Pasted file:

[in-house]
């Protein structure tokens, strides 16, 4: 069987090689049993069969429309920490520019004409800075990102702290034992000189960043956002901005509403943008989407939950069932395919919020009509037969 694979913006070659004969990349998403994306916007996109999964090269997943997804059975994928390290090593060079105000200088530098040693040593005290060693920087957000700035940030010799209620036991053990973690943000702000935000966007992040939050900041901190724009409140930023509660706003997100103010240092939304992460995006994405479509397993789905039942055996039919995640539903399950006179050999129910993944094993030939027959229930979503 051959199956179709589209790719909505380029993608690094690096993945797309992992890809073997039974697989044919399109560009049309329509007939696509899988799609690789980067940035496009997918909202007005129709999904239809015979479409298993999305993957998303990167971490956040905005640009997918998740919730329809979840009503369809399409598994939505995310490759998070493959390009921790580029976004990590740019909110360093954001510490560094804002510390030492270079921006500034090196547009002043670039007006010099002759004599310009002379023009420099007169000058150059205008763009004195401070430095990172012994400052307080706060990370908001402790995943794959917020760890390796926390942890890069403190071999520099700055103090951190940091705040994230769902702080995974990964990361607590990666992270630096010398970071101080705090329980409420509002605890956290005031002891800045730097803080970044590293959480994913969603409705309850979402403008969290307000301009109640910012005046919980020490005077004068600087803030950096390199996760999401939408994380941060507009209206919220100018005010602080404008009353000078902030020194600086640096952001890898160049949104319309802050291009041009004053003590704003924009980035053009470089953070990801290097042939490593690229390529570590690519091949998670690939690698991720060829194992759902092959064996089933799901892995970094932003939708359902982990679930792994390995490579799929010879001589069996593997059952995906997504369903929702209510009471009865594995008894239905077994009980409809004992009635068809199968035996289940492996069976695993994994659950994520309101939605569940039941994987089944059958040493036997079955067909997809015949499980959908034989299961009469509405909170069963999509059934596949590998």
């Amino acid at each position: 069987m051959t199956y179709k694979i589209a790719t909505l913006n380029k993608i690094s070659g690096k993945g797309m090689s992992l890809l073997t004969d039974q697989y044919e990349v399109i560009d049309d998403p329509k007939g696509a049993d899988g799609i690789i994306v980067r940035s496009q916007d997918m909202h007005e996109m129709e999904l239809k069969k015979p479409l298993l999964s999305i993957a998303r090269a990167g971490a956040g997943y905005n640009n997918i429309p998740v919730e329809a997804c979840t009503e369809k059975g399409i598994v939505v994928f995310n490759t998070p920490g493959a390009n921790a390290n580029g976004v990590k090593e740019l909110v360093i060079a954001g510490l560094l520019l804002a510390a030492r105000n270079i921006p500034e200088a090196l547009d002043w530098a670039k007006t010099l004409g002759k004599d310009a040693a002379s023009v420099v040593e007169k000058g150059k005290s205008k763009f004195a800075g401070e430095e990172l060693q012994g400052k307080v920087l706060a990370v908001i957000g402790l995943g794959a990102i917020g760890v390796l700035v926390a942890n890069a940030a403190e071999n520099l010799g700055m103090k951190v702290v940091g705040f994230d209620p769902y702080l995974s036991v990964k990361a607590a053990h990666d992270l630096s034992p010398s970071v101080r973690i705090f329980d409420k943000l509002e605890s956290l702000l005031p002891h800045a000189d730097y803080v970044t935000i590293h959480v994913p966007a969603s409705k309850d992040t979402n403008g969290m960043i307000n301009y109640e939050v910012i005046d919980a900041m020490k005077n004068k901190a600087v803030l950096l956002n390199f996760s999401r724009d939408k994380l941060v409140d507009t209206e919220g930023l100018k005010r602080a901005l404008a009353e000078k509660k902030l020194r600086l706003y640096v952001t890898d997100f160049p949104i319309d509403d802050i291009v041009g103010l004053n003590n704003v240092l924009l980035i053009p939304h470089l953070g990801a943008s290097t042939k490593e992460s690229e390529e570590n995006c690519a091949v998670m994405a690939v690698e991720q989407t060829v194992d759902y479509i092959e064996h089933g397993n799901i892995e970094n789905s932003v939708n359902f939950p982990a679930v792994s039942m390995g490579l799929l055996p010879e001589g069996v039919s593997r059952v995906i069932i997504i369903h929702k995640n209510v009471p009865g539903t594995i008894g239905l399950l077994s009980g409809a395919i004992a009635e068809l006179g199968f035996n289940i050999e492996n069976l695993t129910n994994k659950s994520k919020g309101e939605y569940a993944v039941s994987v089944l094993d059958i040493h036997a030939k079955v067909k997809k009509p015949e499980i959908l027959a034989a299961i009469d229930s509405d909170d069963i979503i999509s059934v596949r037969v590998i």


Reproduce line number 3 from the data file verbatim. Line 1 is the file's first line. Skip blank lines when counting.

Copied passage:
């Amino acid at each position: 069987m051959t199956y179709k694979i589209a790719t909505l913006n380029k993608i690094s070659g690096k993945g797309m090689s992992l890809l073997t004969d039974q697989y044919e990349v399109i560009d049309d998403p329509k007939g696509a049993d899988g799609i690789i994306v980067r940035s496009q916007d997918m909202h007005e996109m129709e999904l239809k069969k015979p479409l298993l999964s999305i993957a998303r090269a990167g971490a956040g997943y905005n640009n997918i429309p998740v919730e329809a997804c979840t009503e369809k059975g399409i598994v939505v994928f995310n490759t998070p920490g493959a390009n921790a390290n580029g976004v990590k090593e740019l909110v360093i060079a954001g510490l560094l520019l804002a510390a030492r105000n270079i921006p500034e200088a090196l547009d002043w530098a670039k007006t010099l004409g002759k004599d310009a040693a002379s023009v420099v040593e007169k000058g150059k005290s205008k763009f004195a800075g401070e430095e990172l060693q012994g400052k307080v920087l706060a990370v908001i957000g402790l995943g794959a990102i917020g760890v390796l700035v926390a942890n890069a940030a403190e071999n520099l010799g700055m103090k951190v702290v940091g705040f994230d209620p769902y702080l995974s036991v990964k990361a607590a053990h990666d992270l630096s034992p010398s970071v101080r973690i705090f329980d409420k943000l509002e605890s956290l702000l005031p002891h800045a000189d730097y803080v970044t935000i590293h959480v994913p966007a969603s409705k309850d992040t979402n403008g969290m960043i307000n301009y109640e939050v910012i005046d919980a900041m020490k005077n004068k901190a600087v803030l950096l956002n390199f996760s999401r724009d939408k994380l941060v409140d507009t209206e919220g930023l100018k005010r602080a901005l404008a009353e000078k509660k902030l020194r600086l706003y640096v952001t890898d997100f160049p949104i319309d509403d802050i291009v041009g103010l004053n003590n704003v240092l924009l980035i053009p939304h470089l953070g990801a943008s290097t042939k490593e992460s690229e390529e570590n995006c690519a091949v998670m994405a690939v690698e991720q989407t060829v194992d759902y479509i092959e064996h089933g397993n799901i892995e970094n789905s932003v939708n359902f939950p982990a679930v792994s039942m390995g490579l799929l055996p010879e001589g069996v039919s593997r059952v995906i069932i997504i369903h929702k995640n209510v009471p009865g539903t594995i008894g239905l399950l077994s009980g409809a395919i004992a009635e068809l006179g199968f035996n289940i050999e492996n069976l695993t129910n994994k659950s994520k919020g309101e939605y569940a993944v039941s994987v089944l094993d059958i040493h036997a030939k079955v067909k997809k009509p015949e499980i959908l027959a034989a299961i009469d229930s509405d909170d069963i979503i999509s059934v596949r037969v590998i």